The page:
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Psychonomic Bulletin & Review

, Volume 20, Issue 6, pp 1266–1273 | Cite as

Adult age differences in interference from a prospective-memory task: a diffusion model analysis

  • Sebastian S. HornEmail author
  • Ute J. Bayen
  • Rebekah E. Smith
Brief Report

Abstract

People often slow down their ongoing activities when they must remember an intended action, known as the cost or interference effect of prospective memory (PM). Only a few studies have examined adult age differences in PM interference, and the specific reasons underlying such differences are not well understood. The authors used a model-based approach to reveal processes underlying PM interference and age differences in these processes. Older and younger adults first performed a block of an ongoing lexical decision task alone. An embedded event-based PM task was added in a second block. Simultaneously accounting for the changes in response time distributions and error rates induced by the PM task, Ratcliff’s (Psychological Review 85:59–108, 1978) diffusion model was used to decompose the nonlinear combination of speed and accuracy into psychologically meaningful components. Remembering an intention not only reduced processing efficiency in both age groups, but also prolonged peripheral nondecision times and induced response cautiousness. Overall, the findings suggest that there are multiple, but qualitatively similar factors underlying PM task interference in both age groups.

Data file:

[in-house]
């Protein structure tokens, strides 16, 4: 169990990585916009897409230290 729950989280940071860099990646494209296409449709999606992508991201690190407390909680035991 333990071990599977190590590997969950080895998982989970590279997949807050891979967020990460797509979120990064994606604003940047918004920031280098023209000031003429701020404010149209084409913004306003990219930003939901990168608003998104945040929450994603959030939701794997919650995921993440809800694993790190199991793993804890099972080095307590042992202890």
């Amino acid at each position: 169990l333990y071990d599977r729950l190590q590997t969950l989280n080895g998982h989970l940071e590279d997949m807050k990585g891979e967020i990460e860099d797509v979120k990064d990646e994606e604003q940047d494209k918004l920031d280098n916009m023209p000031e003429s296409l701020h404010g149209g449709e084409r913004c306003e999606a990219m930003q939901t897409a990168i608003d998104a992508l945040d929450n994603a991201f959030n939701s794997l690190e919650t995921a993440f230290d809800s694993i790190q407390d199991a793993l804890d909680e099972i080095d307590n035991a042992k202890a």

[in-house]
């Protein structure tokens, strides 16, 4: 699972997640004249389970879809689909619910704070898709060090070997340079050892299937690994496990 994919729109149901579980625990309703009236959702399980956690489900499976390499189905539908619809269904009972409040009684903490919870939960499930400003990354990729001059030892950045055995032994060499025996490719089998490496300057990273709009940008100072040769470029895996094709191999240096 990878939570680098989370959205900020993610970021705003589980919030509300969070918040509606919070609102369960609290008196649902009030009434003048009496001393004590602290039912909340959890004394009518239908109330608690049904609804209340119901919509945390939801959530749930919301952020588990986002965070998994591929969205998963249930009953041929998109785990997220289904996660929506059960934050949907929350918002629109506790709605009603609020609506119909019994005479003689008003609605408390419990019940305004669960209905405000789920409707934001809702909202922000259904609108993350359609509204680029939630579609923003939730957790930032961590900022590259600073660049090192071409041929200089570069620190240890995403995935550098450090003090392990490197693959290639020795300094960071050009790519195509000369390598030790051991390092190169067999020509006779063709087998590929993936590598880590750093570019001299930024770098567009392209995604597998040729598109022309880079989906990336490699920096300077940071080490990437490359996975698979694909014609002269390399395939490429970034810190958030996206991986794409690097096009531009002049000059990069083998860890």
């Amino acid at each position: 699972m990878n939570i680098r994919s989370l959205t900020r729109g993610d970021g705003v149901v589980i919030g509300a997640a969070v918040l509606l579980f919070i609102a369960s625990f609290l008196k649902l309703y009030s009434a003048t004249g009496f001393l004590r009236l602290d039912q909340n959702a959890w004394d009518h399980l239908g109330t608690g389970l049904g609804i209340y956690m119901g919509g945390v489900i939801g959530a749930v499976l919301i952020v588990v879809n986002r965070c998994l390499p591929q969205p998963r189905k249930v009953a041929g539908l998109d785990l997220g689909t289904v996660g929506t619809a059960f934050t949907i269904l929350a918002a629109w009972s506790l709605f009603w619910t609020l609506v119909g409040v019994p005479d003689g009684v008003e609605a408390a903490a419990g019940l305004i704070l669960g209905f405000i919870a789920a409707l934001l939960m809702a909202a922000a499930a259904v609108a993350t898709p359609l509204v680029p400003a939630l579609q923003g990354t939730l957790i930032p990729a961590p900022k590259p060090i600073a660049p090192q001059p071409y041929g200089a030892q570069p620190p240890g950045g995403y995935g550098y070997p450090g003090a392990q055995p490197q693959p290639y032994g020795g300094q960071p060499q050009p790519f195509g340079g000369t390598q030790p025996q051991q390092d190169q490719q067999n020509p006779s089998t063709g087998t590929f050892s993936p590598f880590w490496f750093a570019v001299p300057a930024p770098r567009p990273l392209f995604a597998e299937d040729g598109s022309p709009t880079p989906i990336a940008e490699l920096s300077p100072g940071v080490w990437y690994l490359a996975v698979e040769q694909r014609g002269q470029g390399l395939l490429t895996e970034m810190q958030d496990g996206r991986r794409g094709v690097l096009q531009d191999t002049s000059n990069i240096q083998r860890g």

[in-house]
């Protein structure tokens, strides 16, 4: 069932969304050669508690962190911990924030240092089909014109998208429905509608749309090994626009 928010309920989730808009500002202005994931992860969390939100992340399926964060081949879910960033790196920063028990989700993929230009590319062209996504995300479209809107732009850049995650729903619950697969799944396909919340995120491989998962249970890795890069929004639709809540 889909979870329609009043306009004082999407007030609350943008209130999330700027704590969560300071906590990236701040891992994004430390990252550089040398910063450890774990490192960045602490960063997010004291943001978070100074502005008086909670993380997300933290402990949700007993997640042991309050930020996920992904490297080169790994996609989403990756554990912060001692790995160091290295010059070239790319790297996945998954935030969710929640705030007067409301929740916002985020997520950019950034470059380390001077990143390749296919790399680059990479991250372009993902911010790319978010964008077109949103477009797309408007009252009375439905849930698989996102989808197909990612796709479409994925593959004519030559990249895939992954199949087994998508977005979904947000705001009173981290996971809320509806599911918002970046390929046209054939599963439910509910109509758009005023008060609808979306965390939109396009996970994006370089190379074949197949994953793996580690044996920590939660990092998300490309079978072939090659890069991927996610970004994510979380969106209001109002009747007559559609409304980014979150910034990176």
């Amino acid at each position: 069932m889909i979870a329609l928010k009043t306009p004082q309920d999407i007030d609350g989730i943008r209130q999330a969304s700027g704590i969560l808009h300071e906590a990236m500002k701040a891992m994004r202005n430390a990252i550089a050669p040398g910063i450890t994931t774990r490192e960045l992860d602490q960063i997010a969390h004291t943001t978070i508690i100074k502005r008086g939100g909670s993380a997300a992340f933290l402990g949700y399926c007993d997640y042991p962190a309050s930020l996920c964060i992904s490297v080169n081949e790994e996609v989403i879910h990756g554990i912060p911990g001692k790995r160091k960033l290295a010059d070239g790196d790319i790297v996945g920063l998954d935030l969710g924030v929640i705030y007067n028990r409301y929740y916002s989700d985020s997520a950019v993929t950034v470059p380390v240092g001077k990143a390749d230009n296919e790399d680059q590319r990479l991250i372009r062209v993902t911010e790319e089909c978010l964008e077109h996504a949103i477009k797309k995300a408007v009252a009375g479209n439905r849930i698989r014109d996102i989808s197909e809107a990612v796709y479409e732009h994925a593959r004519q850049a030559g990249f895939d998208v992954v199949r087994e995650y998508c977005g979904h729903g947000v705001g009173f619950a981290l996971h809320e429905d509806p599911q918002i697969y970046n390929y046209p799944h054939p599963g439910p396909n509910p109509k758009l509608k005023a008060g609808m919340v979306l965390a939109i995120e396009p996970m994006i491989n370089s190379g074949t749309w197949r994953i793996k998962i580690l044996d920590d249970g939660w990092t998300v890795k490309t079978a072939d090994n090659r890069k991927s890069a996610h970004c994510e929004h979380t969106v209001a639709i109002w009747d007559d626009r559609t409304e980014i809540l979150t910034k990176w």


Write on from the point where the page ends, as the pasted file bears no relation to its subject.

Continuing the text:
Keywords

Aging Diffusion model Prospective memory Monitoring and attentional resources Older adults